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Women with bipolar disorder and pregnancy: factors influencing their decision-making

  • Clare Dolman (a1), Ian R. Jones (a2) and Louise M. Howard (a3)
Abstract
Background

Women with bipolar disorder are at increased risk of having a severe episode of illness associated with childbirth.

Aims

To explore the factors that influence the decision-making of women with bipolar disorder regarding pregnancy and childbirth.

Method

Qualitative study with a purposive sample of women with bipolar disorder considering pregnancy, or currently or previously pregnant, supplemented by data from an online forum. Data were analysed using thematic analysis.

Results

Twenty-one women with bipolar disorder from an NHS organisation were interviewed, and data were used from 50 women's comments via the online forum of the UK's national bipolar charity. The centrality of motherhood, social and economic contextual factors, stigma and fear were major themes. Within these themes, new findings included women considering an elective Caesarian section in an attempt to avoid the deleterious effects of a long labour and loss of sleep, or trying to avoid the risks of pregnancy altogether by means of adoption or surrogacy.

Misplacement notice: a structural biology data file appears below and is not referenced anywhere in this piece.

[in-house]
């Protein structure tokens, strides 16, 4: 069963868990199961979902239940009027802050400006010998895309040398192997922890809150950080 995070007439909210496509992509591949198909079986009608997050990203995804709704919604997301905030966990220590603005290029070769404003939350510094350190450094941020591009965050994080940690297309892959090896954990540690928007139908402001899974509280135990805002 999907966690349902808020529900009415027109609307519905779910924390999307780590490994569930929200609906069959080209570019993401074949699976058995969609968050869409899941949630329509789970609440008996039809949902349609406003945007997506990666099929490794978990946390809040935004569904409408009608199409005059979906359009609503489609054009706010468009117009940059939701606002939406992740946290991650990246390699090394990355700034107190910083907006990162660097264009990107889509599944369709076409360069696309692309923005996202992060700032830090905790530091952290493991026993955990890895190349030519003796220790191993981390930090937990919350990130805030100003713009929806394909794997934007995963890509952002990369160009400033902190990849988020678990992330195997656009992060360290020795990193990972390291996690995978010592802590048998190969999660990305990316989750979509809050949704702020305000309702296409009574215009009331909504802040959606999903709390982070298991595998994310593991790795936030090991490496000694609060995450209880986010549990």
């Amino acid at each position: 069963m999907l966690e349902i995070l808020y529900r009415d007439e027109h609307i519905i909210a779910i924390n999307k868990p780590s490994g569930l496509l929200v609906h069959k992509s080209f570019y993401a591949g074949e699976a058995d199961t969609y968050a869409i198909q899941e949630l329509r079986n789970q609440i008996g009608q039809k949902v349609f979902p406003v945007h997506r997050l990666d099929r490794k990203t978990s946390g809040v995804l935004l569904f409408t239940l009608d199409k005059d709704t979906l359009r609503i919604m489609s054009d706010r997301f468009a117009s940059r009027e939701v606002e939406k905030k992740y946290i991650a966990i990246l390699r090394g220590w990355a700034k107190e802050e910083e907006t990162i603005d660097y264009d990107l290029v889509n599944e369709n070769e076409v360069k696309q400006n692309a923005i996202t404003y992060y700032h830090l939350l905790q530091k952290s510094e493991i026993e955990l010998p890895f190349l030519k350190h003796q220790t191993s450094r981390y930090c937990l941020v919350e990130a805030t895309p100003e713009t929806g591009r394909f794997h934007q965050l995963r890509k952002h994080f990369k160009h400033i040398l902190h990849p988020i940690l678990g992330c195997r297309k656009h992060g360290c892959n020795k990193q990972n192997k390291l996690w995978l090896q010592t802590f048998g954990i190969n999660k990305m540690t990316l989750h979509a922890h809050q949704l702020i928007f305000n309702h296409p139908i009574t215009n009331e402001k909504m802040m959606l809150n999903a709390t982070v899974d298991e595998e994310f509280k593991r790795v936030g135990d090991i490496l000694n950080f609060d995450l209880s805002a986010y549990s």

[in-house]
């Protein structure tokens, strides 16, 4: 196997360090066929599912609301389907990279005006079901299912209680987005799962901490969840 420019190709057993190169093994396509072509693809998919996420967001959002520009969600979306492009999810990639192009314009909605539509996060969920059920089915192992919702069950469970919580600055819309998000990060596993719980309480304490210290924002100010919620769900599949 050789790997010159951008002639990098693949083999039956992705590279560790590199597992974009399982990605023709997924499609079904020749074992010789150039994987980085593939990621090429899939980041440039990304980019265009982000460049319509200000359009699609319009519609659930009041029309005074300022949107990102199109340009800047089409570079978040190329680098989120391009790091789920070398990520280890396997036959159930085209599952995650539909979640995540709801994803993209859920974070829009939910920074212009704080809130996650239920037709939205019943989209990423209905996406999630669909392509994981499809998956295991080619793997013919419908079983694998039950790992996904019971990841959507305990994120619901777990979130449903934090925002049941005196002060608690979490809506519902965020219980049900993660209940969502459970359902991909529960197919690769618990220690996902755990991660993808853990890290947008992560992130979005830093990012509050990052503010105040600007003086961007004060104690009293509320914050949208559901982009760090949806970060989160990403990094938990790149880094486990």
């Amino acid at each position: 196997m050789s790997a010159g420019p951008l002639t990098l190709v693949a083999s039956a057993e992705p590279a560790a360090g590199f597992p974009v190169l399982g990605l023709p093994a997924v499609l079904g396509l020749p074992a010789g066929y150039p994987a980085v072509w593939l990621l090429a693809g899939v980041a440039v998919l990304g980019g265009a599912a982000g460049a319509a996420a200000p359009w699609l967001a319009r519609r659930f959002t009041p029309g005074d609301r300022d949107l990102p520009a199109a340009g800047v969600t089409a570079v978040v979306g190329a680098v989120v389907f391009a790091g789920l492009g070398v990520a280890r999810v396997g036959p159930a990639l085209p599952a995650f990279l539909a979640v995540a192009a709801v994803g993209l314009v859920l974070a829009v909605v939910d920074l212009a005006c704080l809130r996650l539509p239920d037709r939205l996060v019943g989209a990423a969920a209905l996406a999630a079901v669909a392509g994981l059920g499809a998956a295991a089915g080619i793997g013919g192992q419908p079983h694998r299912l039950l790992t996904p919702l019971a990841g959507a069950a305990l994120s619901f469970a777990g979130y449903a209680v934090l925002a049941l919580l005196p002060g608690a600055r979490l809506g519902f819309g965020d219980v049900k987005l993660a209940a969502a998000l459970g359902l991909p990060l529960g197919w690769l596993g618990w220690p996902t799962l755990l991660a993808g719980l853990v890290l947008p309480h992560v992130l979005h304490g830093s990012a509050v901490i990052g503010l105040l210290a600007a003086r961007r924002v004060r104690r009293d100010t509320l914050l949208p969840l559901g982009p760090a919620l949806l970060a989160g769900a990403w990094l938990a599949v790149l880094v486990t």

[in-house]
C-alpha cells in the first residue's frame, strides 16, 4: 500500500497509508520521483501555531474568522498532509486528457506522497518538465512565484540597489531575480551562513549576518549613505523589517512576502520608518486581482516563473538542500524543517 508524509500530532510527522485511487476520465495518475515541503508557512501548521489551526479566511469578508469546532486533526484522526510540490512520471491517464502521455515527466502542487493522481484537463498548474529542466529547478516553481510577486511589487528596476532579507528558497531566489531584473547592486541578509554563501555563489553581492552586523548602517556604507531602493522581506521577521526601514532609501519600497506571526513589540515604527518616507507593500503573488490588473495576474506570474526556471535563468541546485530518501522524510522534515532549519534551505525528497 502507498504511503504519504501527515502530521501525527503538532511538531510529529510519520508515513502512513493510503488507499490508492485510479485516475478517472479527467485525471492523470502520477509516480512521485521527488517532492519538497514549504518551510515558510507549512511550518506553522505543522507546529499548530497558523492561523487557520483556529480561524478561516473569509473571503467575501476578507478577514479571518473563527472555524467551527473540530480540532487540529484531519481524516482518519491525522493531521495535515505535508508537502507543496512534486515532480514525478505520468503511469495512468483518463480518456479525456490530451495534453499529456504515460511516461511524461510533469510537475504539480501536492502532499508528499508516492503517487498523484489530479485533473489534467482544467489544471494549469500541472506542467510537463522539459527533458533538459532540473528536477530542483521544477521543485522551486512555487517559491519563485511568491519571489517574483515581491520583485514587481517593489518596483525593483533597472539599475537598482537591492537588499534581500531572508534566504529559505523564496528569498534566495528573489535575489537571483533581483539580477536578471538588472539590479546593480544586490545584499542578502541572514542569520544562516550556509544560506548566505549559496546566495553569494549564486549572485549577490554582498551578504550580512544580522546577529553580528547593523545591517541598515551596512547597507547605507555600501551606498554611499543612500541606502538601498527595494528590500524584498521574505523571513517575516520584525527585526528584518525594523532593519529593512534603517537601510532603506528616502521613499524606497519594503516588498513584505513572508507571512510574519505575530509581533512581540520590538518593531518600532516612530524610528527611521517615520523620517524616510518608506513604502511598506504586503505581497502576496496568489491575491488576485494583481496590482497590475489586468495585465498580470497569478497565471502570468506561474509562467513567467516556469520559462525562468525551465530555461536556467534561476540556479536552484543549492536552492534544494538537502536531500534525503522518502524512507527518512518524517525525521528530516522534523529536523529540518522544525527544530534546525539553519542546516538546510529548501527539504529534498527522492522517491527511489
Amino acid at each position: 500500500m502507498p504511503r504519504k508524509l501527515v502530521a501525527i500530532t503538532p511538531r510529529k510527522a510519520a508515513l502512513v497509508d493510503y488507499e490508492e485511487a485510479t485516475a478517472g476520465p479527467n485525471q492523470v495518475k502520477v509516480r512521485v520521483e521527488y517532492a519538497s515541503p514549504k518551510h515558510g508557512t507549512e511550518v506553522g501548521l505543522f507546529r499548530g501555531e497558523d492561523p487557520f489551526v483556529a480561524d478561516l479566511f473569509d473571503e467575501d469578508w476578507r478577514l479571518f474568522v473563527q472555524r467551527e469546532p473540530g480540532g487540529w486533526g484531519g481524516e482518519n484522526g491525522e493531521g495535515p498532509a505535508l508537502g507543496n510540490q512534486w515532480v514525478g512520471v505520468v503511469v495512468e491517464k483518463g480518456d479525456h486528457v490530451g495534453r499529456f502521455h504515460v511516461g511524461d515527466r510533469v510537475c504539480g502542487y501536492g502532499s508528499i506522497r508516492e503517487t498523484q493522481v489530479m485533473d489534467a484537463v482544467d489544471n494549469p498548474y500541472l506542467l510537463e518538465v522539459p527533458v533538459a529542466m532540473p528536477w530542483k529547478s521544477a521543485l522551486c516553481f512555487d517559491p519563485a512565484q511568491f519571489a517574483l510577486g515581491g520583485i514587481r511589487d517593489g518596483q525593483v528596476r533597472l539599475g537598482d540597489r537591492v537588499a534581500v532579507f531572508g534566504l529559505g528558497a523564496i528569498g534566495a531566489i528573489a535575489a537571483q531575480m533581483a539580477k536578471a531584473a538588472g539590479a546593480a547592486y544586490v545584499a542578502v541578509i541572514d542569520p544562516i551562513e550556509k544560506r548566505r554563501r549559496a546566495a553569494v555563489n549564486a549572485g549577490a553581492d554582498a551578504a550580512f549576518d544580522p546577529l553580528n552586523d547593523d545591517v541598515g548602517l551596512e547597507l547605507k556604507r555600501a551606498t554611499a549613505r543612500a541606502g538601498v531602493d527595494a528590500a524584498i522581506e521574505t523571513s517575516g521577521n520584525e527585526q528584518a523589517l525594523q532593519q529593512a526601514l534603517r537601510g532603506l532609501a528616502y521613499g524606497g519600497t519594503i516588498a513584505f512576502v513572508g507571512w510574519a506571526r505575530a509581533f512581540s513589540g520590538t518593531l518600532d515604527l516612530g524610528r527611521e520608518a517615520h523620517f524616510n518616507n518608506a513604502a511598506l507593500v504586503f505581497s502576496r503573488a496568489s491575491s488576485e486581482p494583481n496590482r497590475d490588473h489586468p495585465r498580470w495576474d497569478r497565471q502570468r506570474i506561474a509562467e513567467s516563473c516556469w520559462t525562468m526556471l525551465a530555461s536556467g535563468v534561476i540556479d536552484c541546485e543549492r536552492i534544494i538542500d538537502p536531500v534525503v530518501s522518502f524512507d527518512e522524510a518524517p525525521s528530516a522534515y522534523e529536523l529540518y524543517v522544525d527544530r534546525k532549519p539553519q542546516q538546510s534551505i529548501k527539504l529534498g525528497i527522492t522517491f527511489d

Conclusions

This study highlights the information needs of women with bipolar disorder, both pre-conception and when childbearing, and the need for improved training for all health professionals working with women with bipolar disorder of childbearing age to reduce stigmatising attitudes and increase knowledge of the evidence base on treatment in the perinatal period.

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Copyright
This is an open access article distributed under the terms of the Creative Commons Non-Commercial, No Derivatives (CC BY-NC-ND) licence (http://creativecommons.org/licenses/by-nc-nd/4.0/).
Corresponding author
Clare Dolman, Institute of Psychiatry, Psychology and Neuroscience, PO31 King's College London, De Crespigny Park, London SE5 8AF, UK. Email: clare.dolman@kcl.ac.uk
Footnotes
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Declaration of interest

None.

Footnotes
References
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Women with bipolar disorder and pregnancy: factors influencing their decision-making

  • Clare Dolman (a1), Ian R. Jones (a2) and Louise M. Howard (a3)
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